The House met at its normal Wednesday time of 3pm. Five Bills were introduced and given their first Reading. A motion was then agreed to appointing the Committee of Selection. The debate on the Address was resumed at 3.12pm and continued until the House adjourned at 10.53pm. The subject matters for the day were Foreign and European Affairs, International Development and Defence.
Baroness Taylor, appointed only a few hours before at the Parliamentary Under-Secretary of State at the Ministry of Defence, opened the debate. Her first task was to pay tribute to her predeccesor Lord Drayson, who has taken leave of absence in order to pursue his interest in motor racing. Much of the debate centered around the EU Reform Treaty; Israel-Palestine; Energy Security and Climate Change. Afghanistan; Iraq; Darfur and defence procurement were also discussed. The topics were so wide that many other matters were raised too.
Baroness Ramsey of Cartvale made a thoughtful speech on Israel and Palestine and Lord Kerr of Kinlochard gave a reasoned speech about the EU Reform Treaty. Lord Jopling argued for greater co-operation between NATO and the EU. Lord Grenfell announced that the Lord's EU "Select Committee decided that the best service it could render the House was to conduct a rigorous and detailed impact assessment, based on the treaty text agreed at the 18 October informal summit, to be carried out through our policy-based sub-committees, of the effect of the treaty changes in their final form on the United Kingdom and on the EU as a whole. The Select Committee will assess the institutional changes with the exception of the creation of the post of High Representative for Foreign Affairs and Security Policy which will be scrutinised by our Foreign Affairs, Defence and Development Policy Sub-Committee. We plan to publish the consolidated assessment in advance of any ratification Bill coming before your Lordships' House, in the event that the treaty is signed at the 13 December European Council. Our sole objective is to produce a report that can prove useful to all participants in the debate.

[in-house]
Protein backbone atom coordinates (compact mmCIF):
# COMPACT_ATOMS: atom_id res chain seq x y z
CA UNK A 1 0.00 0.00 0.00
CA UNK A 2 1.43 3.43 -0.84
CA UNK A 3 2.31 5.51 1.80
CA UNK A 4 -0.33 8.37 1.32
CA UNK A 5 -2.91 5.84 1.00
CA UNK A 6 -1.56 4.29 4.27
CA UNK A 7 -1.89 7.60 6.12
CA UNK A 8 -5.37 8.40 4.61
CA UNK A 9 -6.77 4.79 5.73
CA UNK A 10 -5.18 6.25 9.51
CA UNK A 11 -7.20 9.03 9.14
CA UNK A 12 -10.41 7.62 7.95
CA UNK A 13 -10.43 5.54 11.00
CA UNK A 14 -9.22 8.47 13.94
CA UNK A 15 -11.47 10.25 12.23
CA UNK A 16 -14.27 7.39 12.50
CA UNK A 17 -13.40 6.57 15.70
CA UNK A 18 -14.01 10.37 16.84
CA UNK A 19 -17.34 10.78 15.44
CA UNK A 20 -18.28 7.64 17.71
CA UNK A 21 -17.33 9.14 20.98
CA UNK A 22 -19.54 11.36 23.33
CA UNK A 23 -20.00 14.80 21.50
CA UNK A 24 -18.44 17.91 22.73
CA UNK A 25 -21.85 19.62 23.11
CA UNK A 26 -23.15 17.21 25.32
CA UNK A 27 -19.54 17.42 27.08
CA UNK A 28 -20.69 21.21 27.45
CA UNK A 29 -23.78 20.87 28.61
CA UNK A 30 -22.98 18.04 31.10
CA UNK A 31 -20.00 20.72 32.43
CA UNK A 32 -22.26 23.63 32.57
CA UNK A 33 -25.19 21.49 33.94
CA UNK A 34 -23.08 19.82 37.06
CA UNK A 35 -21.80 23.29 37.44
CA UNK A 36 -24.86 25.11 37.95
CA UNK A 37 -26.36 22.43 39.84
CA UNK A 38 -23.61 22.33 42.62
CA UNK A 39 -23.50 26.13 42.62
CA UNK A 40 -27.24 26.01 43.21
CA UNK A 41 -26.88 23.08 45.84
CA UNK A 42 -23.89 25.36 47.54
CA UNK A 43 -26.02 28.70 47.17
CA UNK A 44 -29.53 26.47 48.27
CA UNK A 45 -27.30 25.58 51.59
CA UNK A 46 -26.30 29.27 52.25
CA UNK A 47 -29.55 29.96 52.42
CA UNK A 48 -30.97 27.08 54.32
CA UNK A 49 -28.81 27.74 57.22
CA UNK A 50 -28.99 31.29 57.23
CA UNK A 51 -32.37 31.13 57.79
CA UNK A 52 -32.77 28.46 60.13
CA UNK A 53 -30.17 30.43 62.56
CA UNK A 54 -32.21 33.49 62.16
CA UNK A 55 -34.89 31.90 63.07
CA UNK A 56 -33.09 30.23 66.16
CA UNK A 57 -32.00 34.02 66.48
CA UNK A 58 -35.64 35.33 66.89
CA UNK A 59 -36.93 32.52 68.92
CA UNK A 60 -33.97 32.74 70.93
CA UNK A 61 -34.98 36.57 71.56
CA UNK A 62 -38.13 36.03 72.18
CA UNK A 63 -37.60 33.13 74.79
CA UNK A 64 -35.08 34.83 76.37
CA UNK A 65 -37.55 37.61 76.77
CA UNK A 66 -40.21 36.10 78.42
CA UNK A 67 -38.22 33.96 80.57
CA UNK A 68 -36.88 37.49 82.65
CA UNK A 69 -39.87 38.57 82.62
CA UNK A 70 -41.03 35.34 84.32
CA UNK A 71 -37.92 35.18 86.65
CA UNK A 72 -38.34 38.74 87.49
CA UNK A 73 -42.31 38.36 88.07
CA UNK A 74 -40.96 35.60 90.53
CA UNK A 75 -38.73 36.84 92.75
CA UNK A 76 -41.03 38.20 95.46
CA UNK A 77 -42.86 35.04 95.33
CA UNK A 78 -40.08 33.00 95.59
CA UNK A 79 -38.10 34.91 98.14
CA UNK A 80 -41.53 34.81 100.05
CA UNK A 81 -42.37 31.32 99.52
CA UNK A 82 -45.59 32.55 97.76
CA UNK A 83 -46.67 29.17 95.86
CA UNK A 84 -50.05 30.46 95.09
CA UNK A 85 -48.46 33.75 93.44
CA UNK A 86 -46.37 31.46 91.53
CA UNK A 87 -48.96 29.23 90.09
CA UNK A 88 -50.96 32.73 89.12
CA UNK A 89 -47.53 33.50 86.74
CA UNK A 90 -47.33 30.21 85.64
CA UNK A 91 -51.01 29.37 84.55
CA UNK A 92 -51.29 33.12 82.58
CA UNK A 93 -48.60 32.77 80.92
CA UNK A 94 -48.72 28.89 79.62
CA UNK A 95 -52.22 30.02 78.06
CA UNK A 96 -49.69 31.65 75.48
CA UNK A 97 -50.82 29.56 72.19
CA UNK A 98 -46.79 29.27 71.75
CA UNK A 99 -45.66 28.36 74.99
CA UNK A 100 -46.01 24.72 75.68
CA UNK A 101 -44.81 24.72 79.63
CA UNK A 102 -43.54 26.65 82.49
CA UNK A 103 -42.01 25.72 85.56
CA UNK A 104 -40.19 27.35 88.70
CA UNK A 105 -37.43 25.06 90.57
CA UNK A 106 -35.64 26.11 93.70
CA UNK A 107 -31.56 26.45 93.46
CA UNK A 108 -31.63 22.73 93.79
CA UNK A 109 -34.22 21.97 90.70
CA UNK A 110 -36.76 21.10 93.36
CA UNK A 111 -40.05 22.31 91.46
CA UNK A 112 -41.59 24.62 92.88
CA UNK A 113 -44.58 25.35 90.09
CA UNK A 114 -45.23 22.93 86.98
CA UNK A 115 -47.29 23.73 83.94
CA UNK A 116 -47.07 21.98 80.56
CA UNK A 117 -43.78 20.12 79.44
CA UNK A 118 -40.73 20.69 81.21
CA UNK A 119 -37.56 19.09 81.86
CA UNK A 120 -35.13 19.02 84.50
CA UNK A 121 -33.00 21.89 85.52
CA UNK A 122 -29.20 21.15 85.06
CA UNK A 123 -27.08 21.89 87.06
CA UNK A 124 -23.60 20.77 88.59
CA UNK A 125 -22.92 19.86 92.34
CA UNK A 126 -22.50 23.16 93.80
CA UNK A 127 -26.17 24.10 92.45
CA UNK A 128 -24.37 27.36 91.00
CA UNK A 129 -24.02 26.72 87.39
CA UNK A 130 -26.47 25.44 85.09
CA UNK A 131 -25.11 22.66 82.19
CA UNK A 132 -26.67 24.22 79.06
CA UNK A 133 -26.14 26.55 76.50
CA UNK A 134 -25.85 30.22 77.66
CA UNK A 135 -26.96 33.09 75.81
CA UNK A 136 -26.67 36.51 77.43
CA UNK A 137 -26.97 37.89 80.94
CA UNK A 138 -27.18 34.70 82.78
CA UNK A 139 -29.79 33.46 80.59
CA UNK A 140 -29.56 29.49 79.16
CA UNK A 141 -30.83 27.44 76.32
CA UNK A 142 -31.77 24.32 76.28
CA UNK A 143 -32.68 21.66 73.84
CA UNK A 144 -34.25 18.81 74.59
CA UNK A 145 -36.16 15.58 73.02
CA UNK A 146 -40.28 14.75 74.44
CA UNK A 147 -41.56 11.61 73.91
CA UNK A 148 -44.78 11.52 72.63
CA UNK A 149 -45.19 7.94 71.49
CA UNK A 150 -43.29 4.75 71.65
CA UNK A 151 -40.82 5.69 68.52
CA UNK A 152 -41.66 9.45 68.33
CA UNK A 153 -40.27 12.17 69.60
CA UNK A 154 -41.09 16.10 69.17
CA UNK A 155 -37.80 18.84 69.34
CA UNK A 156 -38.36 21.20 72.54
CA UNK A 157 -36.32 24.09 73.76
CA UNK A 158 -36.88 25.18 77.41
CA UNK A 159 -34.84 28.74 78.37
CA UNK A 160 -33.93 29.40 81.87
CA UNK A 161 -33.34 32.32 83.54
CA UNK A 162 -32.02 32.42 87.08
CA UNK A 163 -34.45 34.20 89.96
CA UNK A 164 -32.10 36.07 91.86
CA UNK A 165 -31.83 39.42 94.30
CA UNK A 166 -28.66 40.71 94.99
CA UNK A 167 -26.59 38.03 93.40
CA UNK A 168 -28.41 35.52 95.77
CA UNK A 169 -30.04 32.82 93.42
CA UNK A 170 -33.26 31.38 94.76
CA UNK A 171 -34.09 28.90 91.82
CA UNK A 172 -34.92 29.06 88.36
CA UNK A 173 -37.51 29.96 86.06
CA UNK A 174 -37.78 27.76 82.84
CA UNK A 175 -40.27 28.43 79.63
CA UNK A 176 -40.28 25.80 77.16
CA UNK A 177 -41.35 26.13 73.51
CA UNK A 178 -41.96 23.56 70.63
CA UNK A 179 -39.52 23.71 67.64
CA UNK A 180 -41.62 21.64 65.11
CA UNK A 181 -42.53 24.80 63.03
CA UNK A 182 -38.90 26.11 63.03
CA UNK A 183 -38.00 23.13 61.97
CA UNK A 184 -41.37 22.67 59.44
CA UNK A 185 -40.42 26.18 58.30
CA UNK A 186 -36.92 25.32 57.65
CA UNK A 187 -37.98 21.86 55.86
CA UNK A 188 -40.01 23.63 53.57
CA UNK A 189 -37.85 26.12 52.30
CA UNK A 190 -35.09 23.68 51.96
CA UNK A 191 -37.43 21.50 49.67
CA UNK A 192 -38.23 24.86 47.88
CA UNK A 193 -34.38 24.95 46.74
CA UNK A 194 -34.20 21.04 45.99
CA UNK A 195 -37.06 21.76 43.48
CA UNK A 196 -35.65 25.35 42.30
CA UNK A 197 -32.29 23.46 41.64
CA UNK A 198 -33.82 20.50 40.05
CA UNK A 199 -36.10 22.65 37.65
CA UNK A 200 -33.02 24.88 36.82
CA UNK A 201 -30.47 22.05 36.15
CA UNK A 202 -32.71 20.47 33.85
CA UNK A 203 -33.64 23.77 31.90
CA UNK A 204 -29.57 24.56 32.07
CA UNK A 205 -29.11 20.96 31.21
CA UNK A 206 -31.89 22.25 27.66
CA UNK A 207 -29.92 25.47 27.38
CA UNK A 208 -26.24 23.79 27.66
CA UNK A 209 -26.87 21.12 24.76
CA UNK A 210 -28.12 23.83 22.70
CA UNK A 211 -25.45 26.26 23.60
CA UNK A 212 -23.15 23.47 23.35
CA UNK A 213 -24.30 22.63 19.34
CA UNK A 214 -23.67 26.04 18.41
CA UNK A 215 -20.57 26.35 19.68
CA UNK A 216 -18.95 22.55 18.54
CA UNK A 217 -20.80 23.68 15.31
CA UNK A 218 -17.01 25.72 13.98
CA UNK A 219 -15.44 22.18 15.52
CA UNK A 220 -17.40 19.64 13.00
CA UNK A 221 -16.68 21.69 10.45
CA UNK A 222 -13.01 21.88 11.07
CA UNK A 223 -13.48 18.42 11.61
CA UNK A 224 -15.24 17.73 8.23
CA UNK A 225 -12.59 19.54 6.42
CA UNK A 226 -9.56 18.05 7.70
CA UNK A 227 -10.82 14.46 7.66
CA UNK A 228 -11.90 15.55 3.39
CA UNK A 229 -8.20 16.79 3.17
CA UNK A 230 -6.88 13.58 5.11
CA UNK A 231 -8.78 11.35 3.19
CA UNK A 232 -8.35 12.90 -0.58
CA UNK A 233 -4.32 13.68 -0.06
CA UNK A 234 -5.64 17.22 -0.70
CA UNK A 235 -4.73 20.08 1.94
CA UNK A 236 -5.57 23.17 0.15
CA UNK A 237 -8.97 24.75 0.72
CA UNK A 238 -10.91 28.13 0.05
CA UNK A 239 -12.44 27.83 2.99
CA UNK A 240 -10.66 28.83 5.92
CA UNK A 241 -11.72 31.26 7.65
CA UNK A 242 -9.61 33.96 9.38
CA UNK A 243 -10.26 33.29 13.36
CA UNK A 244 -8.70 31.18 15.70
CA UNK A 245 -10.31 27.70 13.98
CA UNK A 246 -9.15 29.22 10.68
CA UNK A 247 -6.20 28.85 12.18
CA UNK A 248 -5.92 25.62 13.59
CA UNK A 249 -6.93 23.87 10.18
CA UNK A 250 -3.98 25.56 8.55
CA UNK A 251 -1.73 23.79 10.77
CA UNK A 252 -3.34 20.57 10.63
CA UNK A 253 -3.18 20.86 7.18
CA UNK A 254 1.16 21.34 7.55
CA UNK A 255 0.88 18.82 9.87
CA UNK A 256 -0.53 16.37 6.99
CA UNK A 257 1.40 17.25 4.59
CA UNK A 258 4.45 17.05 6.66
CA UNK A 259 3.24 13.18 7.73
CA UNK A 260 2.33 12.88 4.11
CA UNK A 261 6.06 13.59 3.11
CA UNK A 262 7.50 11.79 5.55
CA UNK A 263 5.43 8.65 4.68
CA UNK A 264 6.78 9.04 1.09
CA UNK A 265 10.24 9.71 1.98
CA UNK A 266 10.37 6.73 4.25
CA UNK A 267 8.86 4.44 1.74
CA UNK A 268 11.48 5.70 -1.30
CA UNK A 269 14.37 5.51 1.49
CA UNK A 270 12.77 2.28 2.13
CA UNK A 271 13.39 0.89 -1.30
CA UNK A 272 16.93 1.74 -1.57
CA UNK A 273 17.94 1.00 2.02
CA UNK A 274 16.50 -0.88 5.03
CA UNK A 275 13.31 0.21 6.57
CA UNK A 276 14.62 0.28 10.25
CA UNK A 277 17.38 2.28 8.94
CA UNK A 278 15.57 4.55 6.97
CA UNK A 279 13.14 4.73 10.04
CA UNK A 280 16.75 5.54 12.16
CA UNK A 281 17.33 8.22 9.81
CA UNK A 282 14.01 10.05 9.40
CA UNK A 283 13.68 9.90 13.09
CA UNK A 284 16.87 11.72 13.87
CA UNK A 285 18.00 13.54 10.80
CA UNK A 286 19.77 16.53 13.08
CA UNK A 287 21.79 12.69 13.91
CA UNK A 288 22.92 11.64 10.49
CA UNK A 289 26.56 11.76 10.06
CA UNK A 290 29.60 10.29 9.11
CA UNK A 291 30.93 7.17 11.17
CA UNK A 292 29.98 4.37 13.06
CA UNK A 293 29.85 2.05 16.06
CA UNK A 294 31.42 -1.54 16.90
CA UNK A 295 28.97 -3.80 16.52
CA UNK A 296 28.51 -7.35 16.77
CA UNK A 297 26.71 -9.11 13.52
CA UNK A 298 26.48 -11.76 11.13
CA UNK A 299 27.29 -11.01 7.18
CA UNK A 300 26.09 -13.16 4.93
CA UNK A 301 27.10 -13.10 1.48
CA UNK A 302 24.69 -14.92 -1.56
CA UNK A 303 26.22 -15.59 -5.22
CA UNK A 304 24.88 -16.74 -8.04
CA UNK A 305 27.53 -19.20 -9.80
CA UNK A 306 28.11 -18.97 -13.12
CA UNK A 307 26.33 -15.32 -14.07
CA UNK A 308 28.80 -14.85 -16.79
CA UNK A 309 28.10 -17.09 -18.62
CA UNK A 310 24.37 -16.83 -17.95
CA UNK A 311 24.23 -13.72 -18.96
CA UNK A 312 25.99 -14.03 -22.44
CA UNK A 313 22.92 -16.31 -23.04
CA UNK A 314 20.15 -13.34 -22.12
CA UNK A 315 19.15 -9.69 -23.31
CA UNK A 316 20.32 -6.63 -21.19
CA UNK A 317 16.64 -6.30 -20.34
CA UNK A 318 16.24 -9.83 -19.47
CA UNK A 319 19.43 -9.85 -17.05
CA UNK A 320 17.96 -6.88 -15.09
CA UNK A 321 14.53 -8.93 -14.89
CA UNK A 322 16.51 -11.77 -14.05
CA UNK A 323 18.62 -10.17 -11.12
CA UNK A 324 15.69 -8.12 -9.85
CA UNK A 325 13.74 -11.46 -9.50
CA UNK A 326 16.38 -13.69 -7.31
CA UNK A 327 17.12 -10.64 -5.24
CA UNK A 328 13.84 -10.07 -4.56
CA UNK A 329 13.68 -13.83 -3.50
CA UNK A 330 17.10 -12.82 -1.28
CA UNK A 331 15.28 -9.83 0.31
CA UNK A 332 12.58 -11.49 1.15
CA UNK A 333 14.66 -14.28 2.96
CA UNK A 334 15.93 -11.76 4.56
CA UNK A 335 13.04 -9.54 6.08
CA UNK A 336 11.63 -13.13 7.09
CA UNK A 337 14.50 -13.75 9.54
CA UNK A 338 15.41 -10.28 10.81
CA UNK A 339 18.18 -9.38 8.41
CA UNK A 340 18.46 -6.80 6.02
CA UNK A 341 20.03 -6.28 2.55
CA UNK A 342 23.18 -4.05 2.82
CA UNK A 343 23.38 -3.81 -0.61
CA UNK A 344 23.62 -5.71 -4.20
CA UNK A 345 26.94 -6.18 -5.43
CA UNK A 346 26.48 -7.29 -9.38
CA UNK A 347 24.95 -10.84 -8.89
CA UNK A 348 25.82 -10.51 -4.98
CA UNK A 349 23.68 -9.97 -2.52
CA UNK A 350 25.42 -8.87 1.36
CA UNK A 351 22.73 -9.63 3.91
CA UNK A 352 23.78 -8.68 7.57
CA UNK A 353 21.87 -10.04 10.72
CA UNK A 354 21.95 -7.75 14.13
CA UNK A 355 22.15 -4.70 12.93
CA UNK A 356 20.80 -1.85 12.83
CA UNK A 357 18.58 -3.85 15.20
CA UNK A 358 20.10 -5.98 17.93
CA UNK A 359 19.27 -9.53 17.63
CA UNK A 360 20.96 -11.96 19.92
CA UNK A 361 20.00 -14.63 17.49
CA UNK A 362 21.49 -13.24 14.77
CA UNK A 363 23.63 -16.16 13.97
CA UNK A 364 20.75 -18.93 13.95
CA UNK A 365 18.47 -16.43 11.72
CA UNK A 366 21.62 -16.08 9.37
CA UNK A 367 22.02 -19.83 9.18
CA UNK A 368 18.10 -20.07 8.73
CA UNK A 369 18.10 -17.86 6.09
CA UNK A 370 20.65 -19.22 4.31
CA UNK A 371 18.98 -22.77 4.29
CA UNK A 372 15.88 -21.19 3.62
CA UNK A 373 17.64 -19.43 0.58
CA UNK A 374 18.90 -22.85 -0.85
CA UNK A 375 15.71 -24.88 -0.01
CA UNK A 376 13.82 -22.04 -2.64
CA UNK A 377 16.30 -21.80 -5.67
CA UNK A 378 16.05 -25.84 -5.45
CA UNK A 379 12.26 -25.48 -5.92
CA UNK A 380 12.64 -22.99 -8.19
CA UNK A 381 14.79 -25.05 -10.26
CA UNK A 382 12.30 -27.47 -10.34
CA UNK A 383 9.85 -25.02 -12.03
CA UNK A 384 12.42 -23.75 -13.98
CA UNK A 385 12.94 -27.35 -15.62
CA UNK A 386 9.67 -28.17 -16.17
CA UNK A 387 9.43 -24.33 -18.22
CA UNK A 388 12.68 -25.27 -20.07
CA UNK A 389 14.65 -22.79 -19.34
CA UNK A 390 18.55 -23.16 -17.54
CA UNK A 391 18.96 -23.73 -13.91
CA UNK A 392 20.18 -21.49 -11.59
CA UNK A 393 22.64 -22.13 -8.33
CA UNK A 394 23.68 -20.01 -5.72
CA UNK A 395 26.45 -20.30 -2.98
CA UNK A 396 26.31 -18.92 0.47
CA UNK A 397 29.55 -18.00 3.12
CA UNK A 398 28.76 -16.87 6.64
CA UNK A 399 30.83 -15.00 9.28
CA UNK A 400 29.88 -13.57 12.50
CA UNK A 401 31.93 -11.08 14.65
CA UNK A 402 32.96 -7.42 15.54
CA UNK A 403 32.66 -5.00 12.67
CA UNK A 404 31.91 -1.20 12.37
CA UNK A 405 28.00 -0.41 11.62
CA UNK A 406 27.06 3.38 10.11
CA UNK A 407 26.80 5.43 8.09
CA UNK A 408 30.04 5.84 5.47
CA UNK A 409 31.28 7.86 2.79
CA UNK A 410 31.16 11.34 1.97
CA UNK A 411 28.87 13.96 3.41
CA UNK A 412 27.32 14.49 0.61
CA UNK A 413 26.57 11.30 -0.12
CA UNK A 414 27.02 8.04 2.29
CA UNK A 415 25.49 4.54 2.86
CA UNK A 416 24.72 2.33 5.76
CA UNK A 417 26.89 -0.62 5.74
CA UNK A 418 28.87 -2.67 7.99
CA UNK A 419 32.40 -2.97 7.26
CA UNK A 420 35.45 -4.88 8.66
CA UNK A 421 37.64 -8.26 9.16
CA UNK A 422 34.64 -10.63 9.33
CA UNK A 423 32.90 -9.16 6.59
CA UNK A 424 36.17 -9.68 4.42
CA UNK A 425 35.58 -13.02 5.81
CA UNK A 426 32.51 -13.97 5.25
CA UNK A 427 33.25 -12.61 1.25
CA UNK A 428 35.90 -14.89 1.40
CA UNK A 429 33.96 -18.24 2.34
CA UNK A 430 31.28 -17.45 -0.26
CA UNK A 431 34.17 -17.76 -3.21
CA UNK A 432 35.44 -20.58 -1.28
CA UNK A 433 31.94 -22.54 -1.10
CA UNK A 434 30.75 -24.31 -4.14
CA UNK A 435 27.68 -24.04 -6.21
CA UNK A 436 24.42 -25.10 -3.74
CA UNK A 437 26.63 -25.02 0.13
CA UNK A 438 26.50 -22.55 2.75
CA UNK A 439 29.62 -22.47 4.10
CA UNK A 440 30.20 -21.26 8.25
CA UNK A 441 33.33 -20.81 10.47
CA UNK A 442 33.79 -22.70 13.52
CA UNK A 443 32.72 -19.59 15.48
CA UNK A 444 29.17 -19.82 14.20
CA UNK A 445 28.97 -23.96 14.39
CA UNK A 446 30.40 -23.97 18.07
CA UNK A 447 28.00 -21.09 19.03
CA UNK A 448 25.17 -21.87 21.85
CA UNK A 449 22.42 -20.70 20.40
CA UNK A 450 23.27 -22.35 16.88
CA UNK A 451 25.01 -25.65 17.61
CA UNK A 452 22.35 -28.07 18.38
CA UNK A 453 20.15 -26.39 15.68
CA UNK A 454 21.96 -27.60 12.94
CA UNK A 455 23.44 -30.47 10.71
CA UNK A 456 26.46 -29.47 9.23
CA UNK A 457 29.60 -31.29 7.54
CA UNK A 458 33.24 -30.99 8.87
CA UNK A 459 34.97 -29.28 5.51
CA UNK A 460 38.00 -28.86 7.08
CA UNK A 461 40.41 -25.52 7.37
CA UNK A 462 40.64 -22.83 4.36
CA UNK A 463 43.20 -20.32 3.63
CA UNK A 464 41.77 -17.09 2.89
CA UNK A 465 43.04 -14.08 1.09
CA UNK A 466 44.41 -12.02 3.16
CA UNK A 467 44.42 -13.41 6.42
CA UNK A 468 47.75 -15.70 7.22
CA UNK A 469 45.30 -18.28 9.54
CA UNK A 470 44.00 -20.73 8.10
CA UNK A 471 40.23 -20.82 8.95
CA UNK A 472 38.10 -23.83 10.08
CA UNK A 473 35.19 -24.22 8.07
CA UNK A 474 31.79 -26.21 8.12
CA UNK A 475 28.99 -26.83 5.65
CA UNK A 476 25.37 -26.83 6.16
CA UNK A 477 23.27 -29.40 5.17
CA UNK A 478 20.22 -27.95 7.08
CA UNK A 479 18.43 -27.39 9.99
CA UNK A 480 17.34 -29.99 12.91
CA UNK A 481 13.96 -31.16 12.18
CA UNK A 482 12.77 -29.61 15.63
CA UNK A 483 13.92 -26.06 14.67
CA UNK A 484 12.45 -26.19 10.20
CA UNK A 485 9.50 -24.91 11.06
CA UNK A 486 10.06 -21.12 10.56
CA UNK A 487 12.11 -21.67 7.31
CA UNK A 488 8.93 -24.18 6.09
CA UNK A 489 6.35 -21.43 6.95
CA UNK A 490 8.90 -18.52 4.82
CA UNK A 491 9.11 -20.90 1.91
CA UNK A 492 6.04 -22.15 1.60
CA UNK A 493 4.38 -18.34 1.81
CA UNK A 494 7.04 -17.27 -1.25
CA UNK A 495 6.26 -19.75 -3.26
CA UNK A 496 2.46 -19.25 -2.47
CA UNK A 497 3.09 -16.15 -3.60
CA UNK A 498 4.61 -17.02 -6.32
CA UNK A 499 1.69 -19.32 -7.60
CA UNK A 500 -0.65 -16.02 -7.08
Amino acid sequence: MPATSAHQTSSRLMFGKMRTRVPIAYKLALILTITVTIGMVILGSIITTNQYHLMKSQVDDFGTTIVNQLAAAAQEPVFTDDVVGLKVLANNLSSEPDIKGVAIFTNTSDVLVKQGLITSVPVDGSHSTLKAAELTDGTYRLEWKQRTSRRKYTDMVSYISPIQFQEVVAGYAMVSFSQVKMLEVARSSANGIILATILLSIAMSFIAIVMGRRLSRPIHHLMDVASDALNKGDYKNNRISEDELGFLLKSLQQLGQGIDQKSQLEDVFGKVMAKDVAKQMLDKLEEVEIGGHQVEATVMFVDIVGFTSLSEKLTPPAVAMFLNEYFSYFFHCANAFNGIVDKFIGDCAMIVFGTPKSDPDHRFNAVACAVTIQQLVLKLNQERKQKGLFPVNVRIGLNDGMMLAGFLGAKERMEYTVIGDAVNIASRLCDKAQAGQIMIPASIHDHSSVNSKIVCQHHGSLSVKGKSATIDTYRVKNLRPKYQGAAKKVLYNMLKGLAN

We shall be looking principally at the treaty itself, with the UK's opt-ins and opt-outs treated separately. With regard to the latter, we shall explain where opt-outs are possible, and what would be the implications of not opting in. We will, in particular, seek to probe in detail the effectiveness of the Government's red lines, including, of course, the provision that national security remains a matter for member states. Opt-ins in freedom, security and justice matters will be subjected to close scrutiny, as will be the United Kingdom’s position regarding the European Charter of Fundamental Rights. We shall also look closely at any provision made by the Government to implement parliamentary involvement in passerelle provisions which enable qualified majority voting to be extended without treaty amendment, a matter on which the noble Lord, Lord Williamson of Horton, has already expressed interest.
I hope that noble Lords will agree that that is precisely what our Select Committee and its sub-committees should be doing. Work is already under way, and on Thursday last we published a preliminary report setting out our work programme on the treaty and publishing some evidence already taken from our permanent representative to the EU, as well as from the head of the Commission's legal service, from the office of the EU Commission vice-president in charge of relations with national parliaments, and from one of the three MEPs who represented the European Parliament in the intergovernmental conference on the treaty.
That is just the beginning. The Select Committee and its sub-committees are now fully engaged in carrying forward this very important inquiry. We are asking interested parties within and widely outside Parliament to put their views directly to our sub-committees and to the Select Committee. On Tuesday of last week, and leading the pack, our Law and Institutions Sub-Committee—chaired, as noble Lords know, by one of our Law Lords—which will bear a heavy burden in this inquiry, published its call for evidence, seeking a broad spectrum of views on the impact of the reform treaty in the areas of freedom, security and justice."
Apart from a diversion - Baroness Walmsley spoke about children, schools and family - she won't be able to attend that part of the debate scheduled for Thursday 8th - speeches on the announced subjects continued until Lord Malloch-Brown wound up the debate.
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